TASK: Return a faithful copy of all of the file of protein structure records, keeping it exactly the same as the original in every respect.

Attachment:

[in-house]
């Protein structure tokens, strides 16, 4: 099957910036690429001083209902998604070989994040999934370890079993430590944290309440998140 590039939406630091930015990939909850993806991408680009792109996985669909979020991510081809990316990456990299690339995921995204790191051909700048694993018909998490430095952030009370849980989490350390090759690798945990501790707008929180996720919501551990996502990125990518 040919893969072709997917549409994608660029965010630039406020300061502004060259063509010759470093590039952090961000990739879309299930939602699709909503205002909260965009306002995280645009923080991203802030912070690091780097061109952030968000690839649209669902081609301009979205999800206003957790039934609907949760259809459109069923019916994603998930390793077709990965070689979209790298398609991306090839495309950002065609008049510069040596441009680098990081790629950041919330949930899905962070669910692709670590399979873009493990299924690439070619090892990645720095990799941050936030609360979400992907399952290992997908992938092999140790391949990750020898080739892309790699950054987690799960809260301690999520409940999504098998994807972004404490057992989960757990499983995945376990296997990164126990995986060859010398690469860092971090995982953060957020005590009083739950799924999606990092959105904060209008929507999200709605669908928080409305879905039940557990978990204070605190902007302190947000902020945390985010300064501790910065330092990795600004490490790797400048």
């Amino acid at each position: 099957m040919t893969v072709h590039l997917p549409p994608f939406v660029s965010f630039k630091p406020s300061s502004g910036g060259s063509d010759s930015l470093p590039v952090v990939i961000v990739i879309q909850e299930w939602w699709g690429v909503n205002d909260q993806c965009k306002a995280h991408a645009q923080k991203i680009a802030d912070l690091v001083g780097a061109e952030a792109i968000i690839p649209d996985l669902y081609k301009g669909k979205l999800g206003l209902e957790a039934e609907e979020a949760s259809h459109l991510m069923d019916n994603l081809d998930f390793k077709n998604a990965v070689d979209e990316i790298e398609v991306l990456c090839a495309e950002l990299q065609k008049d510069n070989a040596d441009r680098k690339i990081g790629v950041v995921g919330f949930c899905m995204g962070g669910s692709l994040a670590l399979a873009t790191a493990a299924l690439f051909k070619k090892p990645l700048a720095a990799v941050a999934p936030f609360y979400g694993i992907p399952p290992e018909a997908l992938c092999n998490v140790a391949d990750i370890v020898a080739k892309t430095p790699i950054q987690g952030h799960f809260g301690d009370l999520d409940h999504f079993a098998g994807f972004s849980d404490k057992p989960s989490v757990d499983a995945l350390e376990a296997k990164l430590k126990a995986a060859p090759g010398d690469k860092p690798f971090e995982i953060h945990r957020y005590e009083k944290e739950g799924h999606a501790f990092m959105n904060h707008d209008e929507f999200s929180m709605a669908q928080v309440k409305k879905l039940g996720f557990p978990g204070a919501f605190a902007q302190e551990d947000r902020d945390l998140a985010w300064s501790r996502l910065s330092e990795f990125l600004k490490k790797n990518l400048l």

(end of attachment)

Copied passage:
[in-house]
């Protein structure tokens, strides 16, 4: 099957910036690429001083209902998604070989994040999934370890079993430590944290309440998140 590039939406630091930015990939909850993806991408680009792109996985669909979020991510081809990316990456990299690339995921995204790191051909700048694993018909998490430095952030009370849980989490350390090759690798945990501790707008929180996720919501551990996502990125990518 040919893969072709997917549409994608660029965010630039406020300061502004060259063509010759470093590039952090961000990739879309299930939602699709909503205002909260965009306002995280645009923080991203802030912070690091780097061109952030968000690839649209669902081609301009979205999800206003957790039934609907949760259809459109069923019916994603998930390793077709990965070689979209790298398609991306090839495309950002065609008049510069040596441009680098990081790629950041919330949930899905962070669910692709670590399979873009493990299924690439070619090892990645720095990799941050936030609360979400992907399952290992997908992938092999140790391949990750020898080739892309790699950054987690799960809260301690999520409940999504098998994807972004404490057992989960757990499983995945376990296997990164126990995986060859010398690469860092971090995982953060957020005590009083739950799924999606990092959105904060209008929507999200709605669908928080409305879905039940557990978990204070605190902007302190947000902020945390985010300064501790910065330092990795600004490490790797400048």
């Amino acid at each position: 099957m040919t893969v072709h590039l997917p549409p994608f939406v660029s965010f630039k630091p406020s300061s502004g910036g060259s063509d010759s930015l470093p590039v952090v990939i961000v990739i879309q909850e299930w939602w699709g690429v909503n205002d909260q993806c965009k306002a995280h991408a645009q923080k991203i680009a802030d912070l690091v001083g780097a061109e952030a792109i968000i690839p649209d996985l669902y081609k301009g669909k979205l999800g206003l209902e957790a039934e609907e979020a949760s259809h459109l991510m069923d019916n994603l081809d998930f390793k077709n998604a990965v070689d979209e990316i790298e398609v991306l990456c090839a495309e950002l990299q065609k008049d510069n070989a040596d441009r680098k690339i990081g790629v950041v995921g919330f949930c899905m995204g962070g669910s692709l994040a670590l399979a873009t790191a493990a299924l690439f051909k070619k090892p990645l700048a720095a990799v941050a999934p936030f609360y979400g694993i992907p399952p290992e018909a997908l992938c092999n998490v140790a391949d990750i370890v020898a080739k892309t430095p790699i950054q987690g952030h799960f809260g301690d009370l999520d409940h999504f079993a098998g994807f972004s849980d404490k057992p989960s989490v757990d499983a995945l350390e376990a296997k990164l430590k126990a995986a060859p090759g010398d690469k860092p690798f971090e995982i953060h945990r957020y005590e009083k944290e739950g799924h999606a501790f990092m959105n904060h707008d209008e929507f999200s929180m709605a669908q928080v309440k409305k879905l039940g996720f557990p978990g204070a919501f605190a902007q302190e551990d947000r902020d945390l998140a985010w300064s501790r996502l910065s330092e990795f990125l600004k490490k790797n990518l400048l």